Once the City Council enacts its strict new fake-firearm ban, I confidently predict we can expect the number of Dallas children accidentally shot by police in tragic toy gun misunderstandings to drop to zero. The number currently stands at ... well, zero.
As long as we're going after faux weaponry, we might as well broaden the measure to include plastic swords, phony hand grenades and big fake rocks, because just one replica-weapon tragedy is one too many.
The City Council's public-safety committee eagerly embraced this idea on Tuesday, directing the city attorney to draft an ordinance that would ban most toy guns, except those made of transparent plastic or painted in vivid, iridescent colors.
This is a decent, popular and well-intended measure modeled on similar bans in Plano, Carrollton and a dozen other cities across the country.
Typically, residents and city officials are stunned speechless when they see how alarmingly close "toy" firearms have gotten to the bona fide article.
The fear is fueled by breathless, golly-gee news accounts that show photos of, say, a fake but extremely realistic M-16 assault rifle alongside the real McCoy. In the dark, how could a policeman tell the difference?
Look, I know this is scary. I know it's easy to imagine a tragic misunderstanding in which a police officer sees somebody brandishing what gives every appearance of being a real gun – and does what he or she is trained to do.
There was a frightening incident in Coppell a couple of years ago when a policeman saw a 12-year-old boy running down a residential street with what looked like a 9mm handgun.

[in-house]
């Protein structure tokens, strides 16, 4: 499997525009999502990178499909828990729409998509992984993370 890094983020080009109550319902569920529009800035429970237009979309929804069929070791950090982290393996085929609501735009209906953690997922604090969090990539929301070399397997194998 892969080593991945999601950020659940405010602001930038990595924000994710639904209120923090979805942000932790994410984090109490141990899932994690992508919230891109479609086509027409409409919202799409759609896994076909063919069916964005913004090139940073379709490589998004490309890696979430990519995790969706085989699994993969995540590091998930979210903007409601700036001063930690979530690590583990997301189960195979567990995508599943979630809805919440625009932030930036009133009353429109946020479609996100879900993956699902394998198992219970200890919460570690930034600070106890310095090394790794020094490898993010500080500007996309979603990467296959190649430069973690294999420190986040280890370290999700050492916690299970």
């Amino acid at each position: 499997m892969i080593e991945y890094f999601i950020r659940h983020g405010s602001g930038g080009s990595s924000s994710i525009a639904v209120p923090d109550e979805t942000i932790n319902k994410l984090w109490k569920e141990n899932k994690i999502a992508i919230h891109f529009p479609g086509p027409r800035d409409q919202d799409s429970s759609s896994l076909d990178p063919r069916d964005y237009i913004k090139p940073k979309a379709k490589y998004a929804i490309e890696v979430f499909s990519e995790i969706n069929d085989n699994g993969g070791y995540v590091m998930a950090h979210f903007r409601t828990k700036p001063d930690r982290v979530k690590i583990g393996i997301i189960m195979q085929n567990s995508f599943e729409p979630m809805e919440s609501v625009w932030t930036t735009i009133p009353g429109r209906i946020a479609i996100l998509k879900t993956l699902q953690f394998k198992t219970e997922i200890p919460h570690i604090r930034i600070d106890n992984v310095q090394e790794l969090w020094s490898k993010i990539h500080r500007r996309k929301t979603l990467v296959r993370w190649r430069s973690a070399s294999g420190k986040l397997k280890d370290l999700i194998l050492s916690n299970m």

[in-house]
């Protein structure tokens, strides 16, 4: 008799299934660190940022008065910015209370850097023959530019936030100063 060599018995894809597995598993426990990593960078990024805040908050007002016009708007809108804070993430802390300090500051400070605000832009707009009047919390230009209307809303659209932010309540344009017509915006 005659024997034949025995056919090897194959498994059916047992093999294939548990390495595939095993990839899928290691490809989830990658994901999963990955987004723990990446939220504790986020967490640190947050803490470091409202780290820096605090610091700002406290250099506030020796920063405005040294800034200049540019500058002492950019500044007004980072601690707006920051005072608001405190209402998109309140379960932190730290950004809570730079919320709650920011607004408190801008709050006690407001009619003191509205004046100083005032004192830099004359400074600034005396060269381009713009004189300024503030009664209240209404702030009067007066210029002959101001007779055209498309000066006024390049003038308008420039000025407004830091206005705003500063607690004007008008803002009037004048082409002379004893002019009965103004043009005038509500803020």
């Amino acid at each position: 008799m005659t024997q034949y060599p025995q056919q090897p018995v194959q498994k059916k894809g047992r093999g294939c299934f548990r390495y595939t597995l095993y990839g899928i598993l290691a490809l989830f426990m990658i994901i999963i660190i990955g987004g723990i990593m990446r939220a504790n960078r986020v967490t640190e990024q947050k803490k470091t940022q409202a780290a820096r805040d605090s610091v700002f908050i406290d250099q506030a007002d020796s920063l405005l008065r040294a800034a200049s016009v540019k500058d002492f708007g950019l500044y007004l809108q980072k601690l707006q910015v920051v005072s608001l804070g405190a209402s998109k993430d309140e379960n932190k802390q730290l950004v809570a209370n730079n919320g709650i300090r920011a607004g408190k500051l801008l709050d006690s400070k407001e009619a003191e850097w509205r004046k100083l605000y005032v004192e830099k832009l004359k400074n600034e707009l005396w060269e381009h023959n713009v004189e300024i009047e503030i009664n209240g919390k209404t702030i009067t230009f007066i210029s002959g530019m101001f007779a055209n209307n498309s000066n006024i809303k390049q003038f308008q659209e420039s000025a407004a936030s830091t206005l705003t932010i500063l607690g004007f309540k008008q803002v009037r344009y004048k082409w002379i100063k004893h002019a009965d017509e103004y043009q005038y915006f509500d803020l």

The cop pulled his service revolver and ordered the boy to "drop it." The terrified kid did so, then burst into tears. He was carrying an "airsoft" gun, a replica that shoots soft Nerf-like nuggets.
Scary? You bet. There has been a smattering of similar cases, some of which ended tragically. In 2001, Las Vegas police shot a 16-year-old who pointed a fake handgun at an officer after being stopped in a stolen car. In another case, a Florida teenager was killed when he pointed a realistic looking replica rifle at a deputy.
The number of such cases, however, is statistically invisible when compared with the appalling numbers of children who kill themselves or somebody else with a real, live gun that shoots real bullets.
That happens with numbing, depressing frequency. It happens here in Dallas and in neighboring cities. In many years of beat reporting, I was at the scene of at least a half-dozen incidents in which a child died as a result of playing with a gun.
A little boy in East Dallas killed his 2-year-old sister with a handgun he found in Mama's purse. A grade-schooler in Arlington shot himself in the face with a revolver he discovered under the seat of Dad's SUV.
Those are just a couple I recall offhand. I could pull you a dozen others from the files, but do you really have to hear all these sad stories?
Our City Council said the same thing many other councils said in banning realistic toy guns: "These are a tragedy waiting to happen!"
I guess, although a 2003 report delivered by the General Accounting Office to Congress outlining hazards associated with toy guns identified choking on small parts as the chief threat. Accidental police shootings weren't even mentioned.
There's nothing wrong with the council's proposed ban. On the plus side, it'll make a lot of people worried about this issue happy; on the minus side, it'll probably be a pretty big headache to enforce.
It certainly seems like an irrelevant diversion, however, when considered alongside the lethal combination of children and real guns.
I understand there are tougher and far more politically sensitive issues at play when you start talking about the real article. It's a fairly absurd irony that it's so easy to curtail access to toy guns, but we're afraid to even talk about guns that can actually kill people.
Maybe kids and toy guns really are "a tragedy waiting to happen."
Kids and real guns are a tragedy that happens all the time.
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